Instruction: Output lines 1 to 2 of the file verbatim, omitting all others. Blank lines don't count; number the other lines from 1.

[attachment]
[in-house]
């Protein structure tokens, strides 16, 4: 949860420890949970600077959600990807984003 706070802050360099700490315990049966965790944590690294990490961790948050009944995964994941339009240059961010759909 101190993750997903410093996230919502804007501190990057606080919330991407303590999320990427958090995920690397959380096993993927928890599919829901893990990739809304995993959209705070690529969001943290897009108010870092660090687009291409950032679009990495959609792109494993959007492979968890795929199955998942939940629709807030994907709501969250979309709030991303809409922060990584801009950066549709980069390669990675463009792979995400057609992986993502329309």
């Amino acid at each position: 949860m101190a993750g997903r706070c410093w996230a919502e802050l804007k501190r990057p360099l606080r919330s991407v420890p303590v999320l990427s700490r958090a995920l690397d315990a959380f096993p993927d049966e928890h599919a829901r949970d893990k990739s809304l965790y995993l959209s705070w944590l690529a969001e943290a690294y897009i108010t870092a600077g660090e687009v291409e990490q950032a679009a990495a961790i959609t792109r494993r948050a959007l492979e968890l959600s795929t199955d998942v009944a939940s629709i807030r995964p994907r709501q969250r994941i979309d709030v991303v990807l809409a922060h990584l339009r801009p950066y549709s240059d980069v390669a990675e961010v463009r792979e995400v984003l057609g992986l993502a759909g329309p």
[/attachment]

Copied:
[in-house]
């Protein structure tokens, strides 16, 4: 949860420890949970600077959600990807984003 706070802050360099700490315990049966965790944590690294990490961790948050009944995964994941339009240059961010759909 101190993750997903410093996230919502804007501190990057606080919330991407303590999320990427958090995920690397959380096993993927928890599919829901893990990739809304995993959209705070690529969001943290897009108010870092660090687009291409950032679009990495959609792109494993959007492979968890795929199955998942939940629709807030994907709501969250979309709030991303809409922060990584801009950066549709980069390669990675463009792979995400057609992986993502329309």